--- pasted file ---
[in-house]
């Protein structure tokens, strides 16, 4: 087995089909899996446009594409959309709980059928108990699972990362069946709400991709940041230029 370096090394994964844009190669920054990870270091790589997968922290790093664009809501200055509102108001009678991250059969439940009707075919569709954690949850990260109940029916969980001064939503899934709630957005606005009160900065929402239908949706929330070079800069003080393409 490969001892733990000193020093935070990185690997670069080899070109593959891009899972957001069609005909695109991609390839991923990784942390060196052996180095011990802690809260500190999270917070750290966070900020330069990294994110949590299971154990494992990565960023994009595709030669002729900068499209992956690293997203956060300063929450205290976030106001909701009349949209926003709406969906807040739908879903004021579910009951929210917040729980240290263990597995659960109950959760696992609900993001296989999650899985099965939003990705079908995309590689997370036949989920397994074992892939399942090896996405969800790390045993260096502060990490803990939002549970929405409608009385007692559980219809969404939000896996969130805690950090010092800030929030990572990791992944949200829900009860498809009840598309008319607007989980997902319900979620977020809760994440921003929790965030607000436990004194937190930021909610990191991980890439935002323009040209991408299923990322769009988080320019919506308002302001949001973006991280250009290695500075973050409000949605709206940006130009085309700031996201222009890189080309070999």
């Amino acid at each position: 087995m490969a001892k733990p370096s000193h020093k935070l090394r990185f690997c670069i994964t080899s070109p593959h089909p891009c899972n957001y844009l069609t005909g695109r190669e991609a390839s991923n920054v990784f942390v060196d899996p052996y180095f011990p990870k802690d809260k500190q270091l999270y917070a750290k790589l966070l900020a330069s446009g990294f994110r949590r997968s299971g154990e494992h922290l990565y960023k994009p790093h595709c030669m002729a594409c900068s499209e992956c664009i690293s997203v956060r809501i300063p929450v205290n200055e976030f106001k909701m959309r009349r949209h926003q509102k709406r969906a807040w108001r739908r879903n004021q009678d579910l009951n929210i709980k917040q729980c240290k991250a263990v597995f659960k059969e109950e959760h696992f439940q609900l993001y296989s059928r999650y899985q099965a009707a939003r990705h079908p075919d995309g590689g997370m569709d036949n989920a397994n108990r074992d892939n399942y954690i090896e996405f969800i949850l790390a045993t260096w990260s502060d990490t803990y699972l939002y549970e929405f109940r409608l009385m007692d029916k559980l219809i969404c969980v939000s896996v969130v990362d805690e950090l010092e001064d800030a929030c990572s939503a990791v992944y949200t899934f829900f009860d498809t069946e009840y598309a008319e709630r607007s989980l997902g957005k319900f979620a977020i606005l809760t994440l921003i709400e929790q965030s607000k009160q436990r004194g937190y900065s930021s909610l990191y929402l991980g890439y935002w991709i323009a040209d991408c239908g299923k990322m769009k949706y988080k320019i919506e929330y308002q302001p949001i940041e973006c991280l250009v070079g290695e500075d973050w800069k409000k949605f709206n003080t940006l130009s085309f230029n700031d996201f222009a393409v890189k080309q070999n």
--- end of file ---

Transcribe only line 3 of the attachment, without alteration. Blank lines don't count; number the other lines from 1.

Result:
């Amino acid at each position: 087995m490969a001892k733990p370096s000193h020093k935070l090394r990185f690997c670069i994964t080899s070109p593959h089909p891009c899972n957001y844009l069609t005909g695109r190669e991609a390839s991923n920054v990784f942390v060196d899996p052996y180095f011990p990870k802690d809260k500190q270091l999270y917070a750290k790589l966070l900020a330069s446009g990294f994110r949590r997968s299971g154990e494992h922290l990565y960023k994009p790093h595709c030669m002729a594409c900068s499209e992956c664009i690293s997203v956060r809501i300063p929450v205290n200055e976030f106001k909701m959309r009349r949209h926003q509102k709406r969906a807040w108001r739908r879903n004021q009678d579910l009951n929210i709980k917040q729980c240290k991250a263990v597995f659960k059969e109950e959760h696992f439940q609900l993001y296989s059928r999650y899985q099965a009707a939003r990705h079908p075919d995309g590689g997370m569709d036949n989920a397994n108990r074992d892939n399942y954690i090896e996405f969800i949850l790390a045993t260096w990260s502060d990490t803990y699972l939002y549970e929405f109940r409608l009385m007692d029916k559980l219809i969404c969980v939000s896996v969130v990362d805690e950090l010092e001064d800030a929030c990572s939503a990791v992944y949200t899934f829900f009860d498809t069946e009840y598309a008319e709630r607007s989980l997902g957005k319900f979620a977020i606005l809760t994440l921003i709400e929790q965030s607000k009160q436990r004194g937190y900065s930021s909610l990191y929402l991980g890439y935002w991709i323009a040209d991408c239908g299923k990322m769009k949706y988080k320019i919506e929330y308002q302001p949001i940041e973006c991280l250009v070079g290695e500075d973050w800069k409000k949605f709206n003080t940006l130009s085309f230029n700031d996201f222009a393409v890189k080309q070999n």